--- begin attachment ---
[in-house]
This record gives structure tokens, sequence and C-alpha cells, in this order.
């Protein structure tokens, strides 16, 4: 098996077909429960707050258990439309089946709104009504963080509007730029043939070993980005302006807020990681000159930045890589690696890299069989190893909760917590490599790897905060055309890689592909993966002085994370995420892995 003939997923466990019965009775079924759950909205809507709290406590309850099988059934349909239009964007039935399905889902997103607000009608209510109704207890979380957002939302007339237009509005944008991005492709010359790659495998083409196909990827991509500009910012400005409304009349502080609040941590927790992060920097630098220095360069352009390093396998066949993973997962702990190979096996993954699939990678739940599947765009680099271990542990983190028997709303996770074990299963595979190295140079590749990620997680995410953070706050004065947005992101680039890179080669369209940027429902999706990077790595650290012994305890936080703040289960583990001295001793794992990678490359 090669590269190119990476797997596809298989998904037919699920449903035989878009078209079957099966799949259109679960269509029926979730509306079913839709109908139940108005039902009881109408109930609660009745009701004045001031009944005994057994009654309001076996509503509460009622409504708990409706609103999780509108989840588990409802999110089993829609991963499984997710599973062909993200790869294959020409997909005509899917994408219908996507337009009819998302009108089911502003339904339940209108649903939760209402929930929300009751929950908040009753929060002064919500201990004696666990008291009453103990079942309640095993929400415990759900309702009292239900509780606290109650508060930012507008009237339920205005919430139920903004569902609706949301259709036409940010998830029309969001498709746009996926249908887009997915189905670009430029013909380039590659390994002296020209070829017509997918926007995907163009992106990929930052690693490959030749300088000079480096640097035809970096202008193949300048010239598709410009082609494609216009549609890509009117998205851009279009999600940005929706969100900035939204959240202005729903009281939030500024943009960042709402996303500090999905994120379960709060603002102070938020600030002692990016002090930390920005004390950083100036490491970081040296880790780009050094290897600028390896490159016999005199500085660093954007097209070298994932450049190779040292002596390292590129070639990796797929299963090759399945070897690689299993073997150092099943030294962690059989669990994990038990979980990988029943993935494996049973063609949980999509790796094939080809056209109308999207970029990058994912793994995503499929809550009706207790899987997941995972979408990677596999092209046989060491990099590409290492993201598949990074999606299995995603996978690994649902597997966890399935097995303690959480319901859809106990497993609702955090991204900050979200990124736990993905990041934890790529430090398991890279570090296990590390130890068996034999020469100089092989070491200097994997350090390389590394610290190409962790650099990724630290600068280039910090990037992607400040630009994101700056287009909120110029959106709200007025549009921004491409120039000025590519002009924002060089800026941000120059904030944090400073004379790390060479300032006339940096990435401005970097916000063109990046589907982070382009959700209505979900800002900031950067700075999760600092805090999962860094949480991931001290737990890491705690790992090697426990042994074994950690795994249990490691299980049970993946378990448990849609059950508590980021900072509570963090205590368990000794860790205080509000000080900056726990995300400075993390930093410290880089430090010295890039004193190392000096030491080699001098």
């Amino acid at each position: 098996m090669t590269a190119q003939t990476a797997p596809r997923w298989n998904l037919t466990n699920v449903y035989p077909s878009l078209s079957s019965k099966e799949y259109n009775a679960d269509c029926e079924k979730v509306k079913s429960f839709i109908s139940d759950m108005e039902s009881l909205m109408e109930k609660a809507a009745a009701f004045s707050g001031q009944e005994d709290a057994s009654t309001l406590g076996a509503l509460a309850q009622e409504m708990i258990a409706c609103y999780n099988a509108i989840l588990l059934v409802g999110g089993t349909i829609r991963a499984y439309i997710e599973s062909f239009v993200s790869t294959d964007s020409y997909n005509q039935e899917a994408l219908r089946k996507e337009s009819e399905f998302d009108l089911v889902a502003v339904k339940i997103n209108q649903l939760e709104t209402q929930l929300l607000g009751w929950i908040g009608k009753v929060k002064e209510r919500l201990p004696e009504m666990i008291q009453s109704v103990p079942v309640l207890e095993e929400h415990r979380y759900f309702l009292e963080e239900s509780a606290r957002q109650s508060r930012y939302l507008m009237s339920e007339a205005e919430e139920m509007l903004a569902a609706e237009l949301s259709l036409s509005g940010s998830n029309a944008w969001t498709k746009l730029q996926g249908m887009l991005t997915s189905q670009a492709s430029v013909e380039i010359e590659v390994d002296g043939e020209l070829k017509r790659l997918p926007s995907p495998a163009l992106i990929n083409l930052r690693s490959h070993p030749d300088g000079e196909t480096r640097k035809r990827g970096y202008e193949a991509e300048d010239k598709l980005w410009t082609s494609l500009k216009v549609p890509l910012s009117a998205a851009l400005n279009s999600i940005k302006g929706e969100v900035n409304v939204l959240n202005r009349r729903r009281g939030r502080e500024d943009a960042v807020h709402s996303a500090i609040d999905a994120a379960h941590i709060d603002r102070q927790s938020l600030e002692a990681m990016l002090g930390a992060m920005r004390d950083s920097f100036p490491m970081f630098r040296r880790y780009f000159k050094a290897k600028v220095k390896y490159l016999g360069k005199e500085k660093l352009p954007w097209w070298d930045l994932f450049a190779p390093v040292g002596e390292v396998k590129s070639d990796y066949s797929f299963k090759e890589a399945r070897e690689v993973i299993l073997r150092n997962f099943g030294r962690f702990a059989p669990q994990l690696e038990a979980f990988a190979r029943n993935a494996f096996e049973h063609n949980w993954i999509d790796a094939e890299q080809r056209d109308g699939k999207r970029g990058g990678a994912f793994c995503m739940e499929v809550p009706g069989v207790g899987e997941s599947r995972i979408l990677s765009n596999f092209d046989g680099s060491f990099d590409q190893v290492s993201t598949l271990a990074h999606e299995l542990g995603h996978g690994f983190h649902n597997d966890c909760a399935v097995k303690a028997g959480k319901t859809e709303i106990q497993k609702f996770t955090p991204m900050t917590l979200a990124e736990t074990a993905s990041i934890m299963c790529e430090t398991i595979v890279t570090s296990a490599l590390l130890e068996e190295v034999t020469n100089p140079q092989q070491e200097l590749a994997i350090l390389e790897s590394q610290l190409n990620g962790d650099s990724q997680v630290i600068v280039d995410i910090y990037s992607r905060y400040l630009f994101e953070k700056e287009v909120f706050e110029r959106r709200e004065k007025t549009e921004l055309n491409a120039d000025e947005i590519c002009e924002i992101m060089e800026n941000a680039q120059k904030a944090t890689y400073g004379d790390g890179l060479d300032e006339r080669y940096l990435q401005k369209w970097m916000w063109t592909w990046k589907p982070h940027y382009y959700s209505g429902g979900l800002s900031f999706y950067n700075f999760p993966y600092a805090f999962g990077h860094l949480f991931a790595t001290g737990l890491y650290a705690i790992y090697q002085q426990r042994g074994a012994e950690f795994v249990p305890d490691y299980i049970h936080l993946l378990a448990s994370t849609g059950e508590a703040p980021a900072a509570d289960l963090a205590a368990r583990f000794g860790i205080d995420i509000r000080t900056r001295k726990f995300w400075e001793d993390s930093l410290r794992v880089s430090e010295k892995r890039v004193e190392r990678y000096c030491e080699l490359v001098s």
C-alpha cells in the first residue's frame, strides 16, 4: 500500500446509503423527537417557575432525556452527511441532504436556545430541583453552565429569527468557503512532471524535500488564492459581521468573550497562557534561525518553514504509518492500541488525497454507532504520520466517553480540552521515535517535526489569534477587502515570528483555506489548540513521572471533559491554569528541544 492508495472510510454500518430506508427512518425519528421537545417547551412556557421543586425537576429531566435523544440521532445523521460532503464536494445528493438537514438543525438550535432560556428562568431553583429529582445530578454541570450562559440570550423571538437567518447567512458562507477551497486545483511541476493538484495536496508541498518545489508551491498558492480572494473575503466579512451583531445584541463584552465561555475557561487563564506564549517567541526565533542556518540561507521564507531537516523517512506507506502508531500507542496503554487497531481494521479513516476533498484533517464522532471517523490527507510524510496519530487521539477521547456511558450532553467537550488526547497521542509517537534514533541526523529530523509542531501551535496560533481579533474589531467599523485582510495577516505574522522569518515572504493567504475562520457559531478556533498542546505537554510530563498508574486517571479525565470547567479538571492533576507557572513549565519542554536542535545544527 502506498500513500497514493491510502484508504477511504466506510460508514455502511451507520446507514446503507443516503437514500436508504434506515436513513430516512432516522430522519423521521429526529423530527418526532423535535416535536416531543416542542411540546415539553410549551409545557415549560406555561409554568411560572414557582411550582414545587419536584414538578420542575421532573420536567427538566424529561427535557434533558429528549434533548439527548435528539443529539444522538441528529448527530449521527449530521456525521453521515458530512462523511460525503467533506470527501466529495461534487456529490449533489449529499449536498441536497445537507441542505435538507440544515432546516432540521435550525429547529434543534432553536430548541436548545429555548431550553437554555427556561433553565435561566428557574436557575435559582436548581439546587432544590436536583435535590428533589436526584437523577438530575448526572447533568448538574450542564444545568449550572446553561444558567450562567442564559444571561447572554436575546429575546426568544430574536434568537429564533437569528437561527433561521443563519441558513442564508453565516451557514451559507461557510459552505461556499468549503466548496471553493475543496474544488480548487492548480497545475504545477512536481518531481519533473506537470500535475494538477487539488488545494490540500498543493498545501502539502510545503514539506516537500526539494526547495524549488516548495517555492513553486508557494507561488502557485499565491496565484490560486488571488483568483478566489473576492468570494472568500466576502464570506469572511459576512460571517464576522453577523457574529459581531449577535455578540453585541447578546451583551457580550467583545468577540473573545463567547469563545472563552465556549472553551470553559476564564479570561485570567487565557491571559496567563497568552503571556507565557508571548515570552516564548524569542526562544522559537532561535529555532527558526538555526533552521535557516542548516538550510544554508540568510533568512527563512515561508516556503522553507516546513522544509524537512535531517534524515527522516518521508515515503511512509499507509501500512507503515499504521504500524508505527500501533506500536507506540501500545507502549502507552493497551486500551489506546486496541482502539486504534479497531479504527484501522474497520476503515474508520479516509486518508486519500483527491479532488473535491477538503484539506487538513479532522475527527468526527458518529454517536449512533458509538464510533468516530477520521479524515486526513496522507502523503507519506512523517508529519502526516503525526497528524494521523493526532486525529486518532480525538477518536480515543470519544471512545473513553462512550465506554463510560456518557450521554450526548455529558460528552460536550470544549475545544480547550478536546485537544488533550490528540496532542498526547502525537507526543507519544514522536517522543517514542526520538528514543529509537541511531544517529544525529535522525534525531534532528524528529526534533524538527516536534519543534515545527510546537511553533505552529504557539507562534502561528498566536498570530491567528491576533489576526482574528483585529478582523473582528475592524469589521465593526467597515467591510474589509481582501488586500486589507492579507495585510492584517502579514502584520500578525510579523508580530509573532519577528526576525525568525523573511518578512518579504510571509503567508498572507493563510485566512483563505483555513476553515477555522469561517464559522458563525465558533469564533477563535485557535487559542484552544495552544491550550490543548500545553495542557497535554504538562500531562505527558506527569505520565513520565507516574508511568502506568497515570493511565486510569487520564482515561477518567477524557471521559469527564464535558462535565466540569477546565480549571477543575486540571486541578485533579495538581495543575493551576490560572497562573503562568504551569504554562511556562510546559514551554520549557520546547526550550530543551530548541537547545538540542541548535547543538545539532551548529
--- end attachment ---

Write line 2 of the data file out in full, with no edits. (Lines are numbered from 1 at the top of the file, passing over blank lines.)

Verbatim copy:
This record gives structure tokens, sequence and C-alpha cells, in this order.